NZ Soccer struggling to keep Knights in A-League

New Zealand Soccer has until 15 January to report to Football Federation Australia whether sufficient financial backers have been found for the New Zealand Knights franchise to remain in the neighbouring country's professional A-League and until 31 January to confirm the funding package. NZS chief executive Graham Seatter is quietly confident. "Around 18 people have contacted me with a view of supporting the Knights," he told Terry Maddaford of the NZ Herald. "I have three or four promising leads including a couple who are talking in the region of a million dollars. I feel if I can go back to the FFA with assurances of at least $2 million ... I'm sure they will agree to a prospective licence. We could then look for more finite dates and details and go back to them with a three-year plan to ensure the Knights' survival."

He said the FFA's insistance that NZS is involved in the cub was appreciated. "Once we have the funding and other matters in place, New Zealand Soccer would step back. We will not, and do not, want to run a professional football club. But we have to ensure the right people - from the chief executive, board members and management down - are in place. [FFA CEO] Ben Buckley has said the granting of the licence is dependent on on-going New Zealand Soccer involvement. That could come in the form of perhaps a NZS presence on the board," he explained.

Proposed A-League rules changes for 2007/08 would work to New Zealand's benefit. "The expansion of future A-League squads to 23 players, including three under-20s, allows some flexibility but it appears the stipulation from A-League operations manager Matt Carroll that there must be a greater presence of New Zealand players in future Knights squads will be met," observed Maddaford. "All Whites Jeremy Brockie, Vaughan Coveny, Stephen Old, Tim Brown, Leo Bertos, Jeremy Christie and Adrian Webster, playing for league clubs [in Australia] are obvious targets especially as they are regarded as foreigners and come under scrutiny with the imposition of no more than three non-Australians in A-League squads."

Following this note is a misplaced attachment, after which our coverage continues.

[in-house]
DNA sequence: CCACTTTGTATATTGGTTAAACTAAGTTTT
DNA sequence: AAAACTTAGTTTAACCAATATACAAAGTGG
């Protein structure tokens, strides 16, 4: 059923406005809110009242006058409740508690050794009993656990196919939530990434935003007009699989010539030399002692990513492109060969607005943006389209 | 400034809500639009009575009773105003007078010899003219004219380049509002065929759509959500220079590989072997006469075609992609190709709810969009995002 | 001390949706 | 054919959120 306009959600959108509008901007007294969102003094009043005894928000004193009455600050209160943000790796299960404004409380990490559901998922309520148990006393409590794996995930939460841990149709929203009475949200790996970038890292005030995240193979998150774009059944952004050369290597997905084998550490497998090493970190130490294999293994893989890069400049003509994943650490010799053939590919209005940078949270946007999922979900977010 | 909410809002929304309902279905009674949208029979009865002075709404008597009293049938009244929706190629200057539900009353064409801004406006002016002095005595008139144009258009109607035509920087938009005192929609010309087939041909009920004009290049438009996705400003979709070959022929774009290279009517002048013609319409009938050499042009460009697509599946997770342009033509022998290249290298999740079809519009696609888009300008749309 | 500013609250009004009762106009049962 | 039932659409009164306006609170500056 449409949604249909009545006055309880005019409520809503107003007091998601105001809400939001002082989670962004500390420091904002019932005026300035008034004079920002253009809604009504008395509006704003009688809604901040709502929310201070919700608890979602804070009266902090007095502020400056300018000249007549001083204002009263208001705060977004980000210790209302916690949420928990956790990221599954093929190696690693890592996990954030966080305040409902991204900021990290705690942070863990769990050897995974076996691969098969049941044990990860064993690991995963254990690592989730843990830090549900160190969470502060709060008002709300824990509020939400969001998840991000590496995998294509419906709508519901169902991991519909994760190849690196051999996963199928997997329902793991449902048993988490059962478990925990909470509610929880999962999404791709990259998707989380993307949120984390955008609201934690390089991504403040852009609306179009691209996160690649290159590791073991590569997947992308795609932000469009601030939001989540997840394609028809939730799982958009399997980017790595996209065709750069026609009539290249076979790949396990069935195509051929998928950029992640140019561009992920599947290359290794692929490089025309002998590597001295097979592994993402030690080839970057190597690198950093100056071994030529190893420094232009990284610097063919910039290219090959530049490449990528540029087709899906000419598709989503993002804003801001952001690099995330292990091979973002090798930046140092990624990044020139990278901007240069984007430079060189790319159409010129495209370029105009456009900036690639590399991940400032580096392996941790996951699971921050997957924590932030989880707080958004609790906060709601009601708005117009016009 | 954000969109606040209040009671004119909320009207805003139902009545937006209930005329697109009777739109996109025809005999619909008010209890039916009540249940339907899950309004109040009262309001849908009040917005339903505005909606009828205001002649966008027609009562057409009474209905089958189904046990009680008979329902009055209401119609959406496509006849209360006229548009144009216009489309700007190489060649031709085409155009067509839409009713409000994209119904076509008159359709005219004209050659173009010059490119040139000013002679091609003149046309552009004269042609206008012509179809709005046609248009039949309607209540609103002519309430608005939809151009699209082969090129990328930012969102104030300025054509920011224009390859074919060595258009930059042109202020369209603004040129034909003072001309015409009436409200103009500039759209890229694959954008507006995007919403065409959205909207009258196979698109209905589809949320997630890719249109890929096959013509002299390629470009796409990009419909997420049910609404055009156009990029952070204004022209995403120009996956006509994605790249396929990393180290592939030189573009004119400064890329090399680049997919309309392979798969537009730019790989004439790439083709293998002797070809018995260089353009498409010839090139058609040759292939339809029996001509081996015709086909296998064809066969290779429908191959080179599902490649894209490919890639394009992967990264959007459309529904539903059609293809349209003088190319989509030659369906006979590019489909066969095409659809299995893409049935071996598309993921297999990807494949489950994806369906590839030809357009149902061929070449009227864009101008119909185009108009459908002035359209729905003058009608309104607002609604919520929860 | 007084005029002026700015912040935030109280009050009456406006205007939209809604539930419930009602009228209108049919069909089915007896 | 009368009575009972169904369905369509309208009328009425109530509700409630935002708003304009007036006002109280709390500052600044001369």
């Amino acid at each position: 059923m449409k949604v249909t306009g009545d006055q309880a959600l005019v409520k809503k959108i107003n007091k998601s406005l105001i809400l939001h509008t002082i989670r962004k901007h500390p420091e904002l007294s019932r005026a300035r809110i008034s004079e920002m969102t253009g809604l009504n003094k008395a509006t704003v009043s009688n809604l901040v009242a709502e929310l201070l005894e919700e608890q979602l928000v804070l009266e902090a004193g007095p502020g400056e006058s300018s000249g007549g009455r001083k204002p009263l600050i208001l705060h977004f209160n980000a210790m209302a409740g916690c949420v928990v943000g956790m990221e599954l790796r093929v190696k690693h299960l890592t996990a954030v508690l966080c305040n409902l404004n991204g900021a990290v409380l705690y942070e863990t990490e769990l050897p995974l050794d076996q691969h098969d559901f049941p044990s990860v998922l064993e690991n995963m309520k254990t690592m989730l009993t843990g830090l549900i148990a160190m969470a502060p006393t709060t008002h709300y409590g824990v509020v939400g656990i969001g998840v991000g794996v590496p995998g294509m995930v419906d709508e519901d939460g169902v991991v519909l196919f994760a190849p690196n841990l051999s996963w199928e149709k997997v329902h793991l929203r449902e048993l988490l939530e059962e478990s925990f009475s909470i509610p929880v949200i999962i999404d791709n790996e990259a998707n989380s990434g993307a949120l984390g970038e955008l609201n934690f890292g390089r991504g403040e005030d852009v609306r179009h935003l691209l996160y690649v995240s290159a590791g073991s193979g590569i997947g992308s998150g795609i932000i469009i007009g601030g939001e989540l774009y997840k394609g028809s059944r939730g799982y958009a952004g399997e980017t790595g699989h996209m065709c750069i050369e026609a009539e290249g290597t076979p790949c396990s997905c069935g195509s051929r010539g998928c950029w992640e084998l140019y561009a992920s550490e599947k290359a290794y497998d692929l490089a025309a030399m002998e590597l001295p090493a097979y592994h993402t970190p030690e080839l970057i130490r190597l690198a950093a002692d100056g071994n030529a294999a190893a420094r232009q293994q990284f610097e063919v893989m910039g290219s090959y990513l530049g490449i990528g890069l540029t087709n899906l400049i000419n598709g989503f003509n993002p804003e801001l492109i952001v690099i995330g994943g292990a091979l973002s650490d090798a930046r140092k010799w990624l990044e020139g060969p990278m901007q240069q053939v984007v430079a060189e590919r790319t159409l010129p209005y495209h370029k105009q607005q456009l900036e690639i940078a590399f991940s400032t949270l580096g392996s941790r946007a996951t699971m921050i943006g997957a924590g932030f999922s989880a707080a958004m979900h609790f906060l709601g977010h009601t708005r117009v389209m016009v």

The NZ Herald's Michael Brown noted that in only two seasons, the A-League has proved to be a quality competition attracting good crowds and TV audiences in Australia and a "closet football community" in New Zealand. "The fact 9827 curious individuals turned up for the Knights' first home game last season and then 7304 attended the opening game this season is an illustration of what could be. Sky TV figures also show that Knights games do surprisingly well. About 35,000 viewers tune in despite poor results, which is more than watch any English Premiership game in New Zealand (timing has an influence)," he wrote.

He added that while Seatter has identified an initial investment of $2 million, supplemented by $1.5 million from the FFA "this would serve only to ensure the club ticked over. The previous administration proved that isn't enough. If it's not done properly, they might as well shut the doors now."